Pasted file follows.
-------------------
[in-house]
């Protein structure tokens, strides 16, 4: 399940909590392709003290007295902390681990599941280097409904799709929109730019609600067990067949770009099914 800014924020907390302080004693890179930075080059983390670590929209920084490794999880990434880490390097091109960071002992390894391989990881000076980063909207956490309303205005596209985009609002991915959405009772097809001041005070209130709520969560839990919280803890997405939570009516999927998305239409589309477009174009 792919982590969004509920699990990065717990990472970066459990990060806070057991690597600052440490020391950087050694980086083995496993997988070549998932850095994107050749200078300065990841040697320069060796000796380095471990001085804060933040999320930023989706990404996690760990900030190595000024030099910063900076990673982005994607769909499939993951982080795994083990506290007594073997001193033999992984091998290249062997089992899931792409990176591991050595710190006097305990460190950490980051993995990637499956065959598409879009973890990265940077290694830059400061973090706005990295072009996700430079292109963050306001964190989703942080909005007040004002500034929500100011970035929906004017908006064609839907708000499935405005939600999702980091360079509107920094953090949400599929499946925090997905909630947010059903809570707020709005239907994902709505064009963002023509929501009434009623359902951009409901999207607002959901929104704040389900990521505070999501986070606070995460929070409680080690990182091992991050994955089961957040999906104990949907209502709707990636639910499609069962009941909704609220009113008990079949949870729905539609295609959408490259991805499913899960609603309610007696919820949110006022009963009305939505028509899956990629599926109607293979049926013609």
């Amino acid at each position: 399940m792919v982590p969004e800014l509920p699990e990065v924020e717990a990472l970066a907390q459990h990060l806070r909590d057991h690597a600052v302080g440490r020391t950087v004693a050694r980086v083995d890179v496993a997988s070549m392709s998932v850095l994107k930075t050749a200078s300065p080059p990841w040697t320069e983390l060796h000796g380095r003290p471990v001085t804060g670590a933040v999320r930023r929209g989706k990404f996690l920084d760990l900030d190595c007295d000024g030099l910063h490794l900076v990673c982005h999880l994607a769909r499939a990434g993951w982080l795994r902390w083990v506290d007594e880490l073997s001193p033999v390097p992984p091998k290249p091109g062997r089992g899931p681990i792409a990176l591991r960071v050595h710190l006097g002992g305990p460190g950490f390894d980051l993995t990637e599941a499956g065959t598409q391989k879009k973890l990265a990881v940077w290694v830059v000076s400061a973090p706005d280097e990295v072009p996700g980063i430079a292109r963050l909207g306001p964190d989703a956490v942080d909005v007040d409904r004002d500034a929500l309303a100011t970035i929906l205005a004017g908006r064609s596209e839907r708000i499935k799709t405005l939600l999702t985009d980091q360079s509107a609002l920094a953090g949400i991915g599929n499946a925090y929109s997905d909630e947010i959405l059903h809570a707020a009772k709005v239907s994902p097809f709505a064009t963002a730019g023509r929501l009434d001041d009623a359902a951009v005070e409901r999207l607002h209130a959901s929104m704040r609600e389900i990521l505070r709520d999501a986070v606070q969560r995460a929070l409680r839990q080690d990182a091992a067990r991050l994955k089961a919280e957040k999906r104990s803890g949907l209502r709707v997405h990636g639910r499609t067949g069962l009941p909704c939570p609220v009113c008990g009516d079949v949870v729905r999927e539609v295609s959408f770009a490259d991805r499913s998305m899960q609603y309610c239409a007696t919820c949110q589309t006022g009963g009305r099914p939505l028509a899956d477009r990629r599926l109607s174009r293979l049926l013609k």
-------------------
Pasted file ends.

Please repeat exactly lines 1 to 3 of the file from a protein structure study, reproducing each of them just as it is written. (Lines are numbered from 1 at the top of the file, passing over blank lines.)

[in-house]
């Protein structure tokens, strides 16, 4: 399940909590392709003290007295902390681990599941280097409904799709929109730019609600067990067949770009099914 800014924020907390302080004693890179930075080059983390670590929209920084490794999880990434880490390097091109960071002992390894391989990881000076980063909207956490309303205005596209985009609002991915959405009772097809001041005070209130709520969560839990919280803890997405939570009516999927998305239409589309477009174009 792919982590969004509920699990990065717990990472970066459990990060806070057991690597600052440490020391950087050694980086083995496993997988070549998932850095994107050749200078300065990841040697320069060796000796380095471990001085804060933040999320930023989706990404996690760990900030190595000024030099910063900076990673982005994607769909499939993951982080795994083990506290007594073997001193033999992984091998290249062997089992899931792409990176591991050595710190006097305990460190950490980051993995990637499956065959598409879009973890990265940077290694830059400061973090706005990295072009996700430079292109963050306001964190989703942080909005007040004002500034929500100011970035929906004017908006064609839907708000499935405005939600999702980091360079509107920094953090949400599929499946925090997905909630947010059903809570707020709005239907994902709505064009963002023509929501009434009623359902951009409901999207607002959901929104704040389900990521505070999501986070606070995460929070409680080690990182091992991050994955089961957040999906104990949907209502709707990636639910499609069962009941909704609220009113008990079949949870729905539609295609959408490259991805499913899960609603309610007696919820949110006022009963009305939505028509899956990629599926109607293979049926013609």
């Amino acid at each position: 399940m792919v982590p969004e800014l509920p699990e990065v924020e717990a990472l970066a907390q459990h990060l806070r909590d057991h690597a600052v302080g440490r020391t950087v004693a050694r980086v083995d890179v496993a997988s070549m392709s998932v850095l994107k930075t050749a200078s300065p080059p990841w040697t320069e983390l060796h000796g380095r003290p471990v001085t804060g670590a933040v999320r930023r929209g989706k990404f996690l920084d760990l900030d190595c007295d000024g030099l910063h490794l900076v990673c982005h999880l994607a769909r499939a990434g993951w982080l795994r902390w083990v506290d007594e880490l073997s001193p033999v390097p992984p091998k290249p091109g062997r089992g899931p681990i792409a990176l591991r960071v050595h710190l006097g002992g305990p460190g950490f390894d980051l993995t990637e599941a499956g065959t598409q391989k879009k973890l990265a990881v940077w290694v830059v000076s400061a973090p706005d280097e990295v072009p996700g980063i430079a292109r963050l909207g306001p964190d989703a956490v942080d909005v007040d409904r004002d500034a929500l309303a100011t970035i929906l205005a004017g908006r064609s596209e839907r708000i499935k799709t405005l939600l999702t985009d980091q360079s509107a609002l920094a953090g949400i991915g599929n499946a925090y929109s997905d909630e947010i959405l059903h809570a707020a009772k709005v239907s994902p097809f709505a064009t963002a730019g023509r929501l009434d001041d009623a359902a951009v005070e409901r999207l607002h209130a959901s929104m704040r609600e389900i990521l505070r709520d999501a986070v606070q969560r995460a929070l409680r839990q080690d990182a091992a067990r991050l994955k089961a919280e957040k999906r104990s803890g949907l209502r709707v997405h990636g639910r499609t067949g069962l009941p909704c939570p609220v009113c008990g009516d079949v949870v729905r999927e539609v295609s959408f770009a490259d991805r499913s998305m899960q609603y309610c239409a007696t919820c949110q589309t006022g009963g009305r099914p939505l028509a899956d477009r990629r599926l109607s174009r293979l049926l013609k």